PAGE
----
US6419803Mar 16, 2001Jul 16, 20024Wave, Inc.System and method for making thin-film structures using a stepped profile mask
US6464844Oct 19, 2000Oct 15, 2002Delphi Technologies, Inc.Arranged in concentric rings of ni and ti components
US6521106 *Jun 18, 1996Feb 18, 2003Novellus Systems, Inc.Collimated deposition apparatus
US6627054 *Jan 23, 2001Sep 30, 2003General Electric CompanyElectrode for electrochemical machining
US6689255Jun 10, 2002Feb 10, 20044 Wave, Inc.Variations in thickness; rotation; positioning mask
US6830664Aug 5, 2002Dec 14, 2004Tegal CorporationCluster tool with a hollow cathode array
US6893850Mar 15, 2001May 17, 2005President And Fellows Of Harvard CollegeMethod for cell patterning
US7125462Jun 18, 2002Oct 24, 2006Centre Luxembourgeois De Recherches Pour Le Verre Et Al Ceramique S.A. (C.R.V.C.)Silk-screen printing water soluble ceramic paste mask, drying, sputtering multilayer coating, then laminating
US7158206 *Oct 9, 2003Jan 2, 2007Lg. Philips Lcd Co., Ltd.Sputter for deposition of metal layer and fabricating method of liquid crystal display device using the same
US7282240 *Oct 20, 2000Oct 16, 2007President And Fellows Of Harvard CollegeElastomeric mask and use in fabrication of devices
US7790004 *Aug 17, 2005Sep 7, 2010Jds Uniphase Corporationholder includes a reusable base formed, from a ferro-magnetic material, which is attracted to the magnetic latch, and a disposable cover formed from a relatively inexpensive, ferromagnetic, easily formable material, encourages adherence of coating material and has a low vapor pressure at coating temp.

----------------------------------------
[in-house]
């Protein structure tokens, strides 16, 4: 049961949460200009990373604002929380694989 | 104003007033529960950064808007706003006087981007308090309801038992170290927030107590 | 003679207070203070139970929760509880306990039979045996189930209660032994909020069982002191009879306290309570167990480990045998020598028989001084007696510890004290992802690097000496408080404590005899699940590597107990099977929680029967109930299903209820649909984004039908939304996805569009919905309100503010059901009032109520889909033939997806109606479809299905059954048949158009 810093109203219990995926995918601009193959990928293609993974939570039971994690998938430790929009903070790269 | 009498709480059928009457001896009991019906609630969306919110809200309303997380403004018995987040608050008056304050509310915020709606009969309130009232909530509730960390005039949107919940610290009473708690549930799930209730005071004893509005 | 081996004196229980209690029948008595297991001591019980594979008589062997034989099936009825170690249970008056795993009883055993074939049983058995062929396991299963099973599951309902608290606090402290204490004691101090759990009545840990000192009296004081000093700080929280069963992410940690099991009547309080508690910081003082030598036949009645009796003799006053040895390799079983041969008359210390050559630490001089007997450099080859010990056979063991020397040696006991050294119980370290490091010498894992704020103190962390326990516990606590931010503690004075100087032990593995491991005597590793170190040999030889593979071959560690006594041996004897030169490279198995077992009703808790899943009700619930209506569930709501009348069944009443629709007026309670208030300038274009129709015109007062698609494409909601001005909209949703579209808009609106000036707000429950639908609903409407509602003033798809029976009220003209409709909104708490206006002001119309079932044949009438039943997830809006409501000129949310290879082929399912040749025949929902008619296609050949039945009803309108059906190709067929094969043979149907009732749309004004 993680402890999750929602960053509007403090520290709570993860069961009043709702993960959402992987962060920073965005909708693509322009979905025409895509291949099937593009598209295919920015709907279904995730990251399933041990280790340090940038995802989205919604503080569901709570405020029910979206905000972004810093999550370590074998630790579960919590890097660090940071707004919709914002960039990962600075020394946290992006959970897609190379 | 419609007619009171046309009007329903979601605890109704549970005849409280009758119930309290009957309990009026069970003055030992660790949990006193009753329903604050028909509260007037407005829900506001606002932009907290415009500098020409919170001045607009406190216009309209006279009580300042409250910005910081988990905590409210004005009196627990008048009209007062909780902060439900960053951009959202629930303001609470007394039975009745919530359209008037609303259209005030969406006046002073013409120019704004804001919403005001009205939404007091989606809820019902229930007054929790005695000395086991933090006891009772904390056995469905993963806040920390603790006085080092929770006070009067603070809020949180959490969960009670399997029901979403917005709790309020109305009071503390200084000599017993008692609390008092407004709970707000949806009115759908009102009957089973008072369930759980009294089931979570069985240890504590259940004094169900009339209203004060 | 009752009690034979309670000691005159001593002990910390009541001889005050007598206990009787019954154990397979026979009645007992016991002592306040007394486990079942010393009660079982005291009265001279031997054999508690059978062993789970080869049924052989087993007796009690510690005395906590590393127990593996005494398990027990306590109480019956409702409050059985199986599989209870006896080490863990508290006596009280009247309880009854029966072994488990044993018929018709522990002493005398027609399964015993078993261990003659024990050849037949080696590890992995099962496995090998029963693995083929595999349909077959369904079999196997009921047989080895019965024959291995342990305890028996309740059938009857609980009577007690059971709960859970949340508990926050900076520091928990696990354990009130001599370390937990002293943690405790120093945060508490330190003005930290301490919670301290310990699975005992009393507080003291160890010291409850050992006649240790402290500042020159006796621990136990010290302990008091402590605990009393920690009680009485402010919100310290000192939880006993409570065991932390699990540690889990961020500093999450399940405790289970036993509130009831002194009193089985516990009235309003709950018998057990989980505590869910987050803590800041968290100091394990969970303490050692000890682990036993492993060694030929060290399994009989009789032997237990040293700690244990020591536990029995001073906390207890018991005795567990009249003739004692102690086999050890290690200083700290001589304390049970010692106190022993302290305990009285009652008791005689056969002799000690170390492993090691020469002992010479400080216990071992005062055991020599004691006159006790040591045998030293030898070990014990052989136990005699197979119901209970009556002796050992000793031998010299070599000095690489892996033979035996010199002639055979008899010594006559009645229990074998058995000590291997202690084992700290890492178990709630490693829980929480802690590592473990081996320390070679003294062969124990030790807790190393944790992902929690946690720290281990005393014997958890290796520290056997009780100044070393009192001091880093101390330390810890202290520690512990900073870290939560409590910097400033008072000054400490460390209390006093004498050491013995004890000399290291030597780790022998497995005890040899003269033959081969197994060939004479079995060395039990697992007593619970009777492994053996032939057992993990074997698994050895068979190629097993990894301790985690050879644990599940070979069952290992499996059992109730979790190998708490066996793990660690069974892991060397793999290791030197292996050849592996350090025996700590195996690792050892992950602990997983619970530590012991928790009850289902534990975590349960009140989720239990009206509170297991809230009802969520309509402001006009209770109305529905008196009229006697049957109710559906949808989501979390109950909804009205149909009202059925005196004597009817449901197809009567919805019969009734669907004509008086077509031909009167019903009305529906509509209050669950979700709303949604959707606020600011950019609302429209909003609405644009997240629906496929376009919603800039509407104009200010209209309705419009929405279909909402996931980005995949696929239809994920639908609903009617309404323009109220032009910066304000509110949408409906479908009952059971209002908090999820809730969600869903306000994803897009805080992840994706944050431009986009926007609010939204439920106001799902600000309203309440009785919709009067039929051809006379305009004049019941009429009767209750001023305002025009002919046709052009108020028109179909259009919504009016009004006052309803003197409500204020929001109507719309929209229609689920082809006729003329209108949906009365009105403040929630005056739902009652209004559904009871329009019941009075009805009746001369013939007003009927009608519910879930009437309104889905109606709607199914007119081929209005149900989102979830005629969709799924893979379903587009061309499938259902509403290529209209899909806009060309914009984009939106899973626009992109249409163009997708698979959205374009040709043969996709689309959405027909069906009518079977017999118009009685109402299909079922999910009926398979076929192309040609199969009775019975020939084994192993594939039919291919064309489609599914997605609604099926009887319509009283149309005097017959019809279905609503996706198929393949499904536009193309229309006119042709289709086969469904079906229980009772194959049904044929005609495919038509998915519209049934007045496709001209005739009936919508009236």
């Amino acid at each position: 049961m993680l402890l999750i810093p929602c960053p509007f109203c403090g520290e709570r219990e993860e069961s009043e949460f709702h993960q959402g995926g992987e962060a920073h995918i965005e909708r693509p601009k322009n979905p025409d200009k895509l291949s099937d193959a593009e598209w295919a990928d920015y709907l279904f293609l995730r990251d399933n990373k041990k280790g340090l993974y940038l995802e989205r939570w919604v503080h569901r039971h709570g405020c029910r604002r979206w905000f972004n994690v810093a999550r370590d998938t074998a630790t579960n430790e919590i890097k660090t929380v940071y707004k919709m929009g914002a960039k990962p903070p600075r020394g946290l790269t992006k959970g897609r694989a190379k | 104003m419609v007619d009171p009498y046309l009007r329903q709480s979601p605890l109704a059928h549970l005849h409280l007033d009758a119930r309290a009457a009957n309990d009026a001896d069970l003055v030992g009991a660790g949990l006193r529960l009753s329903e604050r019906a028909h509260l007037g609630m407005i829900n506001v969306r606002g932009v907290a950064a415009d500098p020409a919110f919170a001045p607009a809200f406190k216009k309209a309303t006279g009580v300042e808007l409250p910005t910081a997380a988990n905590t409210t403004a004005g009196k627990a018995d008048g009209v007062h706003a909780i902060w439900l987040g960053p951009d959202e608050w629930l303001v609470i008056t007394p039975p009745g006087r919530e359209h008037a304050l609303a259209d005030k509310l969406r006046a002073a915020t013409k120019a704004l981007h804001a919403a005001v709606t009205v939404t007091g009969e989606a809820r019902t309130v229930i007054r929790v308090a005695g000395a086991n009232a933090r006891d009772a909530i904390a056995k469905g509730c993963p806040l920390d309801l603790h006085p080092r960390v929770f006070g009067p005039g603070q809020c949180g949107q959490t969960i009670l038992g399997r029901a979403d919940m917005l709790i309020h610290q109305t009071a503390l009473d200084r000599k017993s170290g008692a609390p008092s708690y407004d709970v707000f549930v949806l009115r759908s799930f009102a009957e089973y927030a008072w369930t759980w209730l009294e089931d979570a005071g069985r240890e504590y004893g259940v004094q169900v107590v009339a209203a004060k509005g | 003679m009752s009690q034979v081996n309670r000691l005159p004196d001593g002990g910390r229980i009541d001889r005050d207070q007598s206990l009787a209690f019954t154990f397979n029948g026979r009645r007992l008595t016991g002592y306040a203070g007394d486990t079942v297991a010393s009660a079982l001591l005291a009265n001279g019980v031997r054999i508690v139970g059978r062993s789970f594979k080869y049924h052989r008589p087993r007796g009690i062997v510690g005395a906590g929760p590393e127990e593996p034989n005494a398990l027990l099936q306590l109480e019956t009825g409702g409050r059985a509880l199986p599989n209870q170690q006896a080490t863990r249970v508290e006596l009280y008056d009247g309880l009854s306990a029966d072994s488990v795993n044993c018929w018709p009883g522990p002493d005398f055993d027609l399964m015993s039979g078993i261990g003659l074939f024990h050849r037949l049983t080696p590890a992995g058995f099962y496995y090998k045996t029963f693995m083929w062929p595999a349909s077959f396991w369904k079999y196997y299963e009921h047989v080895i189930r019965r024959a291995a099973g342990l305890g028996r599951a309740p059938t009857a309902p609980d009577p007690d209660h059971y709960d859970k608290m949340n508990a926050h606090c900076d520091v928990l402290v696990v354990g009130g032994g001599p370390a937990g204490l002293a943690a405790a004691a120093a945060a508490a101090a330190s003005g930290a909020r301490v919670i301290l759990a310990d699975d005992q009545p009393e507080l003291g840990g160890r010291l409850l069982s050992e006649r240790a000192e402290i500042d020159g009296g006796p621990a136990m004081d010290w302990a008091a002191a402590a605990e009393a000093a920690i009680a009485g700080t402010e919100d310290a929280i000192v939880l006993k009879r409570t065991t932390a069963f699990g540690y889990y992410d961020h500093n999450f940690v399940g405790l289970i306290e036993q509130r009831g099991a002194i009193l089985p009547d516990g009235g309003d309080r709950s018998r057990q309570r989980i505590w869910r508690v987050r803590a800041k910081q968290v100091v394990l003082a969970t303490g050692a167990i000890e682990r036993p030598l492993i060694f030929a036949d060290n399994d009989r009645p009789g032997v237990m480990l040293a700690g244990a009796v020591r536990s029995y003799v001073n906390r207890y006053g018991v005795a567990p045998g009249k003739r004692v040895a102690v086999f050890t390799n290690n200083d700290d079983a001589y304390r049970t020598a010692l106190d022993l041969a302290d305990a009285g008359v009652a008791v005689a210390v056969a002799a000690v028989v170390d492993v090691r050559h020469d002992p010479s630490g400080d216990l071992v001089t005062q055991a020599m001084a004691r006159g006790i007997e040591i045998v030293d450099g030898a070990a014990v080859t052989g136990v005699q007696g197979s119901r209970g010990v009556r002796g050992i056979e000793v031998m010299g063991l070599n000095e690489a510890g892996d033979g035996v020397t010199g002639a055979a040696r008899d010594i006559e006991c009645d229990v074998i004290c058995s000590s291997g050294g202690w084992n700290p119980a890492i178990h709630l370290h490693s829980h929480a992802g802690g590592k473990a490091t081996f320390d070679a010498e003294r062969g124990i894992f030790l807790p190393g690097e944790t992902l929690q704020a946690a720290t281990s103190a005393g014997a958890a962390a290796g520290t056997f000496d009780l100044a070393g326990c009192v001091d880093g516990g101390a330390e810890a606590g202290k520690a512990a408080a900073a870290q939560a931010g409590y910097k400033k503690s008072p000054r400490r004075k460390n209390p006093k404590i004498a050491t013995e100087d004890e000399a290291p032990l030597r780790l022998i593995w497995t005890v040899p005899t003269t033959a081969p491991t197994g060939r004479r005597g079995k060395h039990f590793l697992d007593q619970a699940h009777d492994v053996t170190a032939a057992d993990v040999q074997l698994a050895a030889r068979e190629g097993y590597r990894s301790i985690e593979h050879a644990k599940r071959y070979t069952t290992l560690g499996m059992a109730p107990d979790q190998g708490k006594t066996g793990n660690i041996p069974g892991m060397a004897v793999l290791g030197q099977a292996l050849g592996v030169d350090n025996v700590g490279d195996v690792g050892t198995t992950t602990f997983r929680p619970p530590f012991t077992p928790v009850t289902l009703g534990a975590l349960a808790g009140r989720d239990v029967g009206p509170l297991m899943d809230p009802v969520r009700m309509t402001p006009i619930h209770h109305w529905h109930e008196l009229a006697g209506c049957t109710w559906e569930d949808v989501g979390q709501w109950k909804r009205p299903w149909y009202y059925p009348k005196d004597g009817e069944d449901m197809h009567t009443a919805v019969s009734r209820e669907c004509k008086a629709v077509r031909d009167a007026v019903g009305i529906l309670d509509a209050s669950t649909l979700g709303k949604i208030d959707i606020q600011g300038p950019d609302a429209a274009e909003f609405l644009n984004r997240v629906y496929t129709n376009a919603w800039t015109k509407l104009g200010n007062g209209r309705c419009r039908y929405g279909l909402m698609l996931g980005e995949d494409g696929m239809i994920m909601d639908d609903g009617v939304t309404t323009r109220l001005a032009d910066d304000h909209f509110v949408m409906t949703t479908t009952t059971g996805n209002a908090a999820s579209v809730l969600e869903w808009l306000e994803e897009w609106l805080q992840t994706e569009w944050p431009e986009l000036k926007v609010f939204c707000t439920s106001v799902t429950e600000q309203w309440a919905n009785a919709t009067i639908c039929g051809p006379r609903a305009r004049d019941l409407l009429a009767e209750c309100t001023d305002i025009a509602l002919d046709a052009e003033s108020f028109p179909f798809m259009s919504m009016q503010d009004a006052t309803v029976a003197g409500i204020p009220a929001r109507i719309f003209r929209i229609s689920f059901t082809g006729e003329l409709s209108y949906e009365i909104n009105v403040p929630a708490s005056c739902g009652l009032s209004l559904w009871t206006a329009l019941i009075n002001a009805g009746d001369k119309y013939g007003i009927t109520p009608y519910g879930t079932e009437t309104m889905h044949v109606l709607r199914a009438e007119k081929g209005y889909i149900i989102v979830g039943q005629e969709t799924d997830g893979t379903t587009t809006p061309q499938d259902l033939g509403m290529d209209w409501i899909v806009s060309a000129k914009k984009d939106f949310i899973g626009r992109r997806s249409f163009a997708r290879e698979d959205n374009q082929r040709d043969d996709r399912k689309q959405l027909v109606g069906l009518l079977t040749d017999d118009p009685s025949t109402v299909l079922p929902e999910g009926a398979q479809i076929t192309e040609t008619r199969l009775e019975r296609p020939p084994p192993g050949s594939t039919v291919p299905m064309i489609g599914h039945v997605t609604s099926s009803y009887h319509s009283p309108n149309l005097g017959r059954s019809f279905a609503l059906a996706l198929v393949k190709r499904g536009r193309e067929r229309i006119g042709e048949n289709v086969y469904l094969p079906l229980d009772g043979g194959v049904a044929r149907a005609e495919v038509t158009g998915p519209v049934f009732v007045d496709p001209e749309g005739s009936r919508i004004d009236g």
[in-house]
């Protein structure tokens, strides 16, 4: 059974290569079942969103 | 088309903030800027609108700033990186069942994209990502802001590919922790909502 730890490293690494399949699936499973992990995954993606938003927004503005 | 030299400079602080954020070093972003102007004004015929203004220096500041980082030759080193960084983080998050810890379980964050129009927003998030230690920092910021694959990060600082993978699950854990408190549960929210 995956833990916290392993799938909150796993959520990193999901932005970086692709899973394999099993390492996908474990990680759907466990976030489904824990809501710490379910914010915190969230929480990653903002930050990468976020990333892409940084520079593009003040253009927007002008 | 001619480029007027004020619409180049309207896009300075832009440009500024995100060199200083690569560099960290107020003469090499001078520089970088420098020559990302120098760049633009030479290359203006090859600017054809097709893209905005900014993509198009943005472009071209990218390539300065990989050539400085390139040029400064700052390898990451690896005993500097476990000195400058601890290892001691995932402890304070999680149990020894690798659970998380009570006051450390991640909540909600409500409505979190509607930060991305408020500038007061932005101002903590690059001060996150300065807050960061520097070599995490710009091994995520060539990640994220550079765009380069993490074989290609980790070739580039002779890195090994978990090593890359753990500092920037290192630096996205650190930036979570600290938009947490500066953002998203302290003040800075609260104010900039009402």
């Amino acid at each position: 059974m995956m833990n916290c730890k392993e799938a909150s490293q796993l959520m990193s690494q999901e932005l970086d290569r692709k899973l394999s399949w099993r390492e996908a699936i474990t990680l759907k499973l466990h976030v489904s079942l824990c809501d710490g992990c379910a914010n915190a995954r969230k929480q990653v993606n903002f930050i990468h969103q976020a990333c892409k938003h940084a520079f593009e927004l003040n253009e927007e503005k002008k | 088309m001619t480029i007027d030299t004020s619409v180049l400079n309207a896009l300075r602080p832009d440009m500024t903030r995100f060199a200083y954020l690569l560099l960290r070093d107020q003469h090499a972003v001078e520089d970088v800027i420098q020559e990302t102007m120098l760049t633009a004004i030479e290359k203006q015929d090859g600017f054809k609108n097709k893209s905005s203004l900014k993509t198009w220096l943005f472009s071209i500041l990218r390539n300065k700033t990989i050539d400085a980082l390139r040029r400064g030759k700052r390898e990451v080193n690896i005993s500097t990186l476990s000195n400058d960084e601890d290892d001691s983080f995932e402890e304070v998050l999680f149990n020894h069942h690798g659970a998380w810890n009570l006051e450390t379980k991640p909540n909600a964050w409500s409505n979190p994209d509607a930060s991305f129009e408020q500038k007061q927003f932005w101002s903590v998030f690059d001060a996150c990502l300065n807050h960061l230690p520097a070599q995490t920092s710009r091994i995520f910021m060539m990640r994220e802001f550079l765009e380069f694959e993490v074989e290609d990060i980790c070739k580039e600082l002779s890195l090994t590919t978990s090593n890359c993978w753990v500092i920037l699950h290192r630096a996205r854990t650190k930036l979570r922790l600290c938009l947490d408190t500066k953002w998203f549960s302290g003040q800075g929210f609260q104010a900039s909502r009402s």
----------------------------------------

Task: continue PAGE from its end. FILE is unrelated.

US8048227 *Apr 23, 2008Nov 1, 2011Hon Hai Precision Industry Co., Ltd.Compensation plate used in a film coating device
US8216738 *May 18, 2007Jul 10, 2012Versa Power Systems, Ltd.Deactivation of SOFC anode substrate for direct internal reforming
US20120066808 *Jun 2, 2010Mar 22, 2012Mats LindgrenVisor and Method for Use in the Production of sucha a Visor
WO1995003436A1 *Jun 13, 1994Feb 2, 1995Materials Research CorpStationary aperture plate for reactive sputter deposition
Classifications
U.S. Classification204/192.29, 427/282, 118/505, 204/298.29, 118/504, 204/192.12, 204/298.11
International ClassificationC23C14/04
Cooperative ClassificationC23C14/044
European ClassificationC23C14/04B2
Legal Events
DateCodeEventDescription
Mar 24, 2014ASAssignment
Free format text: CORRECTIVE ASSIGNMENT TO CORRECT INCORRECT PROPERTY NUMBERS 08/666726;08/942182;08/984387;08/990890;5645767;5698141;5723072;5744070;5753146;5783116;5808063;5811034 PREVIOUSLY RECORDED ON REEL 009737 FRAME 0591. ASSIGNOR(S) HEREBY CONFIRMS THE ASSIGNMENT;ASSIGNOR:PPG INDUSTRIES, INC.;REEL/FRAME:032513/0174
Effective date: 19990204
Owner name: PPG INDUSTRIES OHIO, INC., OHIO
Aug 13, 2002REMIMaintenance fee reminder mailed
Jul 26, 2002FPAYFee payment
Year of fee payment: 12
Feb 9, 1999ASAssignment
Owner name: PPG INDUSTRIES OHIO, INC., OHIO
Free format text: ASSIGNMENT OF ASSIGNORS INTEREST;ASSIGNOR:PPG INDUSTRIES, INC.;REEL/FRAME:009737/0591
Effective date: 19990204
Jul 28, 1998FPAYFee payment
Year of fee payment: 8
Jun 24, 1994FPAYFee payment
Year of fee payment: 4
Jul 27, 1989ASAssignment
Owner name: PPG INDUSTRIES, INC., PITTSBURGH, PA A CORP. OF PA
Free format text: ASSIGNMENT OF ASSIGNORS INTEREST.;ASSIGNORS:WOODWARD, DANNY L.;THRASHER, CHESTER;REEL/FRAME:005104/0262
Effective date: 19890619